As far as WeChat goes, Laurel Beeler, a judge for the District Court for the Northern District of California, issued a preliminary injunction over the weekend against a decision by the Commerce Department. The department had planned to ban the communications chat app outright, meaning that “it will be illegal to host or transfer internet traffic associated with [it],” according to a news release.
After reviewing evidence from a group of plaintiffs who argued that the ban impacts their First Amendment rights, Beeler issued her decision.
“The plaintiffs’ evidence reflects that WeChat is effectively the only means of communication for many in the community, not only because China bans other apps, but also because Chinese speakers with limited English proficiency have no options other than WeChat,” Beeler wrote. The app is used by about 20 million people in the U.S., according to Tencent.
TikTok, the video-sharing app that boasts 100 million users in the United States, was set to become much less accessible on Friday as executive orders previously signed by President Trump were planned to go into effect over the weekend. Security and privacy experts had mixed reactions to the news, noting the push-pull between data-privacy concerns and censorship – and highlighting that no concrete security threat has come to light.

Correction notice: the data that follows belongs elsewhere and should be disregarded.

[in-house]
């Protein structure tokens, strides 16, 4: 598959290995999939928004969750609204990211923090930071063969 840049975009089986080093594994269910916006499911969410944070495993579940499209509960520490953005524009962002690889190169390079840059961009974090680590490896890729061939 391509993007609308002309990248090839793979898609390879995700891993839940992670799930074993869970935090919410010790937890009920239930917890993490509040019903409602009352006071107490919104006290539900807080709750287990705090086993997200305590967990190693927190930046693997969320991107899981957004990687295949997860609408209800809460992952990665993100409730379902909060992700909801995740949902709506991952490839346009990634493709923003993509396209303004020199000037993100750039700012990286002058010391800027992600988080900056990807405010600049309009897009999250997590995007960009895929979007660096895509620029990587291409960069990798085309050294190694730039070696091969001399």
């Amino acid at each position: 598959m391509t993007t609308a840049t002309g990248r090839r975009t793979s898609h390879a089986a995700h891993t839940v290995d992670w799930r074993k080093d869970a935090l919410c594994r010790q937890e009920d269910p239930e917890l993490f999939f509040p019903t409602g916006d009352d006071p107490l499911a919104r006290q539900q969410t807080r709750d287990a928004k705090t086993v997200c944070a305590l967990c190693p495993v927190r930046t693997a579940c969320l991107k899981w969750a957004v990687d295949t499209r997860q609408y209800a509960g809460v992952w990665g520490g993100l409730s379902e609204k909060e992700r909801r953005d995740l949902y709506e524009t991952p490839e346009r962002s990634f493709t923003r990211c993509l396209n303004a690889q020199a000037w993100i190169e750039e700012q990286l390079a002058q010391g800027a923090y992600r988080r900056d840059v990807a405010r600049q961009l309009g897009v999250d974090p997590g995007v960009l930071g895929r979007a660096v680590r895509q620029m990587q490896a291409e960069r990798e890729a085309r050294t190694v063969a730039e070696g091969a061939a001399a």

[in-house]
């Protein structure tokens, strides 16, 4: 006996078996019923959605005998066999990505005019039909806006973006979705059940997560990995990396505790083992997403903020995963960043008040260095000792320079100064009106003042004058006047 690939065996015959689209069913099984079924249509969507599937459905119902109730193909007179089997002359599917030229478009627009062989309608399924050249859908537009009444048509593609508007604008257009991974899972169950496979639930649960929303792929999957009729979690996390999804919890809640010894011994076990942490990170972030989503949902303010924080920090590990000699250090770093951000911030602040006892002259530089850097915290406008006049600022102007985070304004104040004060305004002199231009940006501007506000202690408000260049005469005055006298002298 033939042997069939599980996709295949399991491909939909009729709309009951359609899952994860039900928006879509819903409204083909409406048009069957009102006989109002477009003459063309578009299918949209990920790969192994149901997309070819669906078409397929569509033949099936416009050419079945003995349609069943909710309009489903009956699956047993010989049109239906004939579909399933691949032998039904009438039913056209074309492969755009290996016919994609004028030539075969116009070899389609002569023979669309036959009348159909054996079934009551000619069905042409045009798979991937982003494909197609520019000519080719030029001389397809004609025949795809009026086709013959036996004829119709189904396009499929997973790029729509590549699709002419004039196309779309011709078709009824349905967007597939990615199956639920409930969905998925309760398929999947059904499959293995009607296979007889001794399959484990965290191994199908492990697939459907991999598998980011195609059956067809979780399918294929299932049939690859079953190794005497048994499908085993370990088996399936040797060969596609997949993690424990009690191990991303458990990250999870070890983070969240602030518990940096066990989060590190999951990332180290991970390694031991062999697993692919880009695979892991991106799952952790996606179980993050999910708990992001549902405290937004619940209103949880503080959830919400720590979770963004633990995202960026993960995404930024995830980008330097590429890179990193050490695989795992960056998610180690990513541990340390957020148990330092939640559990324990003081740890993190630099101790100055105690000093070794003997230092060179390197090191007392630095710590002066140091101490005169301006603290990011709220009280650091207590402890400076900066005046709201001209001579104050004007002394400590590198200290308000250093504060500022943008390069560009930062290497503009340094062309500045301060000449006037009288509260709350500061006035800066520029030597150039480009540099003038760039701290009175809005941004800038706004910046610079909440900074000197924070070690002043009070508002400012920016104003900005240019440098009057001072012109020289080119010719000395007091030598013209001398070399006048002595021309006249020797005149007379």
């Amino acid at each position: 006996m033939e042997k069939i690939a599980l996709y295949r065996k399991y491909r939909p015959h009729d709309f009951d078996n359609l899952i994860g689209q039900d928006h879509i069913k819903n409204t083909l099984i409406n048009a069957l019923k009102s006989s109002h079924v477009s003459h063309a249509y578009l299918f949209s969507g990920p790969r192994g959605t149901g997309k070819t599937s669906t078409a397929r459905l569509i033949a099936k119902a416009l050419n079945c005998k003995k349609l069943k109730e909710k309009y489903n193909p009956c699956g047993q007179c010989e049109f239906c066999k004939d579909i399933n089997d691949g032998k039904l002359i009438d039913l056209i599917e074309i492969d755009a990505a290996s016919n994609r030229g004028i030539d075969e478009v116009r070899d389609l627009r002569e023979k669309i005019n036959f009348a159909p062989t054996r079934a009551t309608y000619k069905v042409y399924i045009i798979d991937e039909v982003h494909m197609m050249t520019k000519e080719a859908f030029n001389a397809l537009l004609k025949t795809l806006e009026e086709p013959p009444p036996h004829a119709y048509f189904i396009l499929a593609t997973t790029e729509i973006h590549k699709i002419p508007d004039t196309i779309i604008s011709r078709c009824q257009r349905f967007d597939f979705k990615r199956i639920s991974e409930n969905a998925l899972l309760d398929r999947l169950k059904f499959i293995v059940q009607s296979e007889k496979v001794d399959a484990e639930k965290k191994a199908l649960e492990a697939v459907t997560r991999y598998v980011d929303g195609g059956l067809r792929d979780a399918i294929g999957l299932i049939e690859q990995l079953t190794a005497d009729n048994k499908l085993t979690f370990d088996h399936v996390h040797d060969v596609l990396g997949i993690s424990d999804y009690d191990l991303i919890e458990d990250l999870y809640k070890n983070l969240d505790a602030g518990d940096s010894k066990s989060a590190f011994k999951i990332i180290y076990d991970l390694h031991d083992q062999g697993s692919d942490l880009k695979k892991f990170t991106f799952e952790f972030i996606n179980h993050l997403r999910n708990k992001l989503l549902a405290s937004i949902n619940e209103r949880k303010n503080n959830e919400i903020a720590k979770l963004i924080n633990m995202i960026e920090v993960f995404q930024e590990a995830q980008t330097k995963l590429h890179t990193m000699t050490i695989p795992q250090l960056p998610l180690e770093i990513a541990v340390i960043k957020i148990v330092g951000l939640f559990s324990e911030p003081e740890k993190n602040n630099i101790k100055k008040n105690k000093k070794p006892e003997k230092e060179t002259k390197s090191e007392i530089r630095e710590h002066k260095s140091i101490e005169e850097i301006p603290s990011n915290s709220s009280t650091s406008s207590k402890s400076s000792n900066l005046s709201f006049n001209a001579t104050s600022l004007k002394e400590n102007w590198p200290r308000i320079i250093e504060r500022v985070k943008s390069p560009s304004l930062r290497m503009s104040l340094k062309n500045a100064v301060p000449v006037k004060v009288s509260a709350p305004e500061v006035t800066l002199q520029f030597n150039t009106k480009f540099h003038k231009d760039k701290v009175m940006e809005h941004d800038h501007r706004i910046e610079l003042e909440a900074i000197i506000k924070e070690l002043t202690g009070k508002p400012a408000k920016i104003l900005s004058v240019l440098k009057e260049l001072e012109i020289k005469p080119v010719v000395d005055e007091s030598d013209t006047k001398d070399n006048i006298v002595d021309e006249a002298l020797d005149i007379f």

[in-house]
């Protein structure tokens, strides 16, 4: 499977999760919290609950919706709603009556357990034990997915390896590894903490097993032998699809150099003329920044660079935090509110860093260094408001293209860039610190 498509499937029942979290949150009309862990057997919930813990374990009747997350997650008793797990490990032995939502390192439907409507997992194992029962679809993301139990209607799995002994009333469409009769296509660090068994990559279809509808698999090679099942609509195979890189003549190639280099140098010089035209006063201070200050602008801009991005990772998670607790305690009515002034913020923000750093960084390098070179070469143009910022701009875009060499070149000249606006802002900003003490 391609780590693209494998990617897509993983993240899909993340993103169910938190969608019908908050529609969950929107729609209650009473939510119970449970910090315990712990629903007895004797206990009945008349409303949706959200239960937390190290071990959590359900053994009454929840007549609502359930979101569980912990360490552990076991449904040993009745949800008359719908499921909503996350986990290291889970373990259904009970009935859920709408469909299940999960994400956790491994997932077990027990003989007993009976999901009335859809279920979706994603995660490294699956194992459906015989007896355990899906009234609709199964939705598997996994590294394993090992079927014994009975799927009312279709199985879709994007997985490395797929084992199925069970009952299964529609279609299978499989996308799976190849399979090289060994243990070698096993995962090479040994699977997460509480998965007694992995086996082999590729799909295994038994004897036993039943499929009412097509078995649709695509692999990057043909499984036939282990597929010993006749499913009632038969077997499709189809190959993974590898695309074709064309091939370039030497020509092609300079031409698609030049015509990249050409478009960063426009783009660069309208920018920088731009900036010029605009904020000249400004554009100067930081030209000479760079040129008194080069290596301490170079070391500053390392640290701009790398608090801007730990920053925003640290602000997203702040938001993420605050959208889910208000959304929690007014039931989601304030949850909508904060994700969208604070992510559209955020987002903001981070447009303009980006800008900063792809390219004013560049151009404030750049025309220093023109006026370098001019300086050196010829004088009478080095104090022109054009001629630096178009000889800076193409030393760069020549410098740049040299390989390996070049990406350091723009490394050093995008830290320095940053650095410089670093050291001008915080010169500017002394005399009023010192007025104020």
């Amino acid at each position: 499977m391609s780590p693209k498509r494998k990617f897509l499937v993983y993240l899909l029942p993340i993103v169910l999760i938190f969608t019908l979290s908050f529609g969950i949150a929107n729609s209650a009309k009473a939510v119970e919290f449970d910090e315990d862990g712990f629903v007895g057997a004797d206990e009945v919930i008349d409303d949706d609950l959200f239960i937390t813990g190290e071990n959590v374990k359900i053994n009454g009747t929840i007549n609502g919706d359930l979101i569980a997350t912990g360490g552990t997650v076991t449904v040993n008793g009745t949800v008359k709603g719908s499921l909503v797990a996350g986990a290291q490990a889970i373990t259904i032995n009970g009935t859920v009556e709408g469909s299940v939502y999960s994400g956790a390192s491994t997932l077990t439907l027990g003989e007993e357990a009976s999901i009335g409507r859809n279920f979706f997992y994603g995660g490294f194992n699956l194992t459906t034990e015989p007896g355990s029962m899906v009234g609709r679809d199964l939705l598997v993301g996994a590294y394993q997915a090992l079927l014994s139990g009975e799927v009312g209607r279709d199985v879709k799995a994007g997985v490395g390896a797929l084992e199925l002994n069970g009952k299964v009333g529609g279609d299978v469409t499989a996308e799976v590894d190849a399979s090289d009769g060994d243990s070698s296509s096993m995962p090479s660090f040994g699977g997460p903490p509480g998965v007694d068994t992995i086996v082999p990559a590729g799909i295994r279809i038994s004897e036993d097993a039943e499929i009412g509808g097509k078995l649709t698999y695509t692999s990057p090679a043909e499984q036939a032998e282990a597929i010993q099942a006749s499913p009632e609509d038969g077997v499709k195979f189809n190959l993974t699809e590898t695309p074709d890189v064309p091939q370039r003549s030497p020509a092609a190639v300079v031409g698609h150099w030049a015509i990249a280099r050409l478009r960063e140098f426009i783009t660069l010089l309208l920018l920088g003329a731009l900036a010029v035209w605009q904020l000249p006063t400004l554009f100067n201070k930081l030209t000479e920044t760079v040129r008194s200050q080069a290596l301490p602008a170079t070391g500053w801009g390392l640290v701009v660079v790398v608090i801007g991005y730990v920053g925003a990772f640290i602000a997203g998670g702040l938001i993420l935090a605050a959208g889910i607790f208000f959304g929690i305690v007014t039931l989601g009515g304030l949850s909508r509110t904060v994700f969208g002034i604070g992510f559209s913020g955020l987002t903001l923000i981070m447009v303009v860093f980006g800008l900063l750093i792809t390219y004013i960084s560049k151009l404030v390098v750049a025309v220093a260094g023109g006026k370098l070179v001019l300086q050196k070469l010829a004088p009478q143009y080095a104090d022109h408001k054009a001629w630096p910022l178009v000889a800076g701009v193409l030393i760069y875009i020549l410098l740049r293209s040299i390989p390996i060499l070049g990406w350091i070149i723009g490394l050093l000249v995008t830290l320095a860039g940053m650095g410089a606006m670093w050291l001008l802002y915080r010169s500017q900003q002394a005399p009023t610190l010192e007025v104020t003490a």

Starting Sunday, downloads of TikTok would have been cut off from any app store operating in the U.S. Users that already have the app installed would still be able to use it, without refreshes or updates, until Nov. 12, when a complete ban was set to go into effect.
Trump signed an executive order issuing the ban on Aug. 6, citing “national-security concerns” over the China-based apps. Commerce Secretary Wilbur Ross echoed that reasoning, and said in the release that the apps allow “China’s malicious collection of American citizens’ personal data.”